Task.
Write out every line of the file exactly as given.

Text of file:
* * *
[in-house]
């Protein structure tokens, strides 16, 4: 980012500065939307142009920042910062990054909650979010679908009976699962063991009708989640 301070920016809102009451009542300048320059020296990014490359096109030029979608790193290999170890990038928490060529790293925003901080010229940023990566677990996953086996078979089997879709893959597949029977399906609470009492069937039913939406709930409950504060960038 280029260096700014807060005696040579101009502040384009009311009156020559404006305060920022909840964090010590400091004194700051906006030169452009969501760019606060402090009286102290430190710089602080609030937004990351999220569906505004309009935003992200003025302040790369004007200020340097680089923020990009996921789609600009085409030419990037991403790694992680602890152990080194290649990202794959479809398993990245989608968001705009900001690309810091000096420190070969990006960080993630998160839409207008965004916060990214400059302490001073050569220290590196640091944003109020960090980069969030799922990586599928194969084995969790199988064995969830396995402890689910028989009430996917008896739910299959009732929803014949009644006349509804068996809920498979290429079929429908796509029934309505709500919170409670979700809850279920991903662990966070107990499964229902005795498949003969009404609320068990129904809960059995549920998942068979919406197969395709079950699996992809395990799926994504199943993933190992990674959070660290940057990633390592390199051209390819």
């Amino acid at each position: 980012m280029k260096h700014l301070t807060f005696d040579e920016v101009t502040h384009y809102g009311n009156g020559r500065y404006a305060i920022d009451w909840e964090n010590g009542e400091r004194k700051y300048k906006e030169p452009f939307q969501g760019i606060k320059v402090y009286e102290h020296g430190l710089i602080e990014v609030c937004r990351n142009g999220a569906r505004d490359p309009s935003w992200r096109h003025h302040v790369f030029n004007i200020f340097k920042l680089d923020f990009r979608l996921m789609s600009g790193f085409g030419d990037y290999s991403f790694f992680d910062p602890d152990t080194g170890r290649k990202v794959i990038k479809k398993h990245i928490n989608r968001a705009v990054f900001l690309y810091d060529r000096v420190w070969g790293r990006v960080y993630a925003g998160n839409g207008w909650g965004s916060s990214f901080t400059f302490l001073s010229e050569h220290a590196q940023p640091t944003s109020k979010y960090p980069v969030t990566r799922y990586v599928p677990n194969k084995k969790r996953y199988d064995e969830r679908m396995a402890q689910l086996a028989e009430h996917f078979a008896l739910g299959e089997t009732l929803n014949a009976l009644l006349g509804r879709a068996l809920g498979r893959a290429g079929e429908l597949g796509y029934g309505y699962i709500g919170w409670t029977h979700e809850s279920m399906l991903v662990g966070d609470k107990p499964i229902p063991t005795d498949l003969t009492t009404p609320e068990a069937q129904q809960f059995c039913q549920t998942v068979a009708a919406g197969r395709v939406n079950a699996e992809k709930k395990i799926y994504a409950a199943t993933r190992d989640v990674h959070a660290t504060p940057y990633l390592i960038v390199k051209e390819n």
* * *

[in-house]
């Protein structure tokens, strides 16, 4: 980012500065939307142009920042910062990054909650979010679908009976699962063991009708989640 301070920016809102009451009542300048320059020296990014490359096109030029979608790193290999170890990038928490060529790293925003901080010229940023990566677990996953086996078979089997879709893959597949029977399906609470009492069937039913939406709930409950504060960038 280029260096700014807060005696040579101009502040384009009311009156020559404006305060920022909840964090010590400091004194700051906006030169452009969501760019606060402090009286102290430190710089602080609030937004990351999220569906505004309009935003992200003025302040790369004007200020340097680089923020990009996921789609600009085409030419990037991403790694992680602890152990080194290649990202794959479809398993990245989608968001705009900001690309810091000096420190070969990006960080993630998160839409207008965004916060990214400059302490001073050569220290590196640091944003109020960090980069969030799922990586599928194969084995969790199988064995969830396995402890689910028989009430996917008896739910299959009732929803014949009644006349509804068996809920498979290429079929429908796509029934309505709500919170409670979700809850279920991903662990966070107990499964229902005795498949003969009404609320068990129904809960059995549920998942068979919406197969395709079950699996992809395990799926994504199943993933190992990674959070660290940057990633390592390199051209390819």
């Amino acid at each position: 980012m280029k260096h700014l301070t807060f005696d040579e920016v101009t502040h384009y809102g009311n009156g020559r500065y404006a305060i920022d009451w909840e964090n010590g009542e400091r004194k700051y300048k906006e030169p452009f939307q969501g760019i606060k320059v402090y009286e102290h020296g430190l710089i602080e990014v609030c937004r990351n142009g999220a569906r505004d490359p309009s935003w992200r096109h003025h302040v790369f030029n004007i200020f340097k920042l680089d923020f990009r979608l996921m789609s600009g790193f085409g030419d990037y290999s991403f790694f992680d910062p602890d152990t080194g170890r290649k990202v794959i990038k479809k398993h990245i928490n989608r968001a705009v990054f900001l690309y810091d060529r000096v420190w070969g790293r990006v960080y993630a925003g998160n839409g207008w909650g965004s916060s990214f901080t400059f302490l001073s010229e050569h220290a590196q940023p640091t944003s109020k979010y960090p980069v969030t990566r799922y990586v599928p677990n194969k084995k969790r996953y199988d064995e969830r679908m396995a402890q689910l086996a028989e009430h996917f078979a008896l739910g299959e089997t009732l929803n014949a009976l009644l006349g509804r879709a068996l809920g498979r893959a290429g079929e429908l597949g796509y029934g309505y699962i709500g919170w409670t029977h979700e809850s279920m399906l991903v662990g966070d609470k107990p499964i229902p063991t005795d498949l003969t009492t009404p609320e068990a069937q129904q809960f059995c039913q549920t998942v068979a009708a919406g197969r395709v939406n079950a699996e992809k709930k395990i799926y994504a409950a199943t993933r190992d989640v990674h959070a660290t504060p940057y990633l390592i960038v390199k051209e390819n």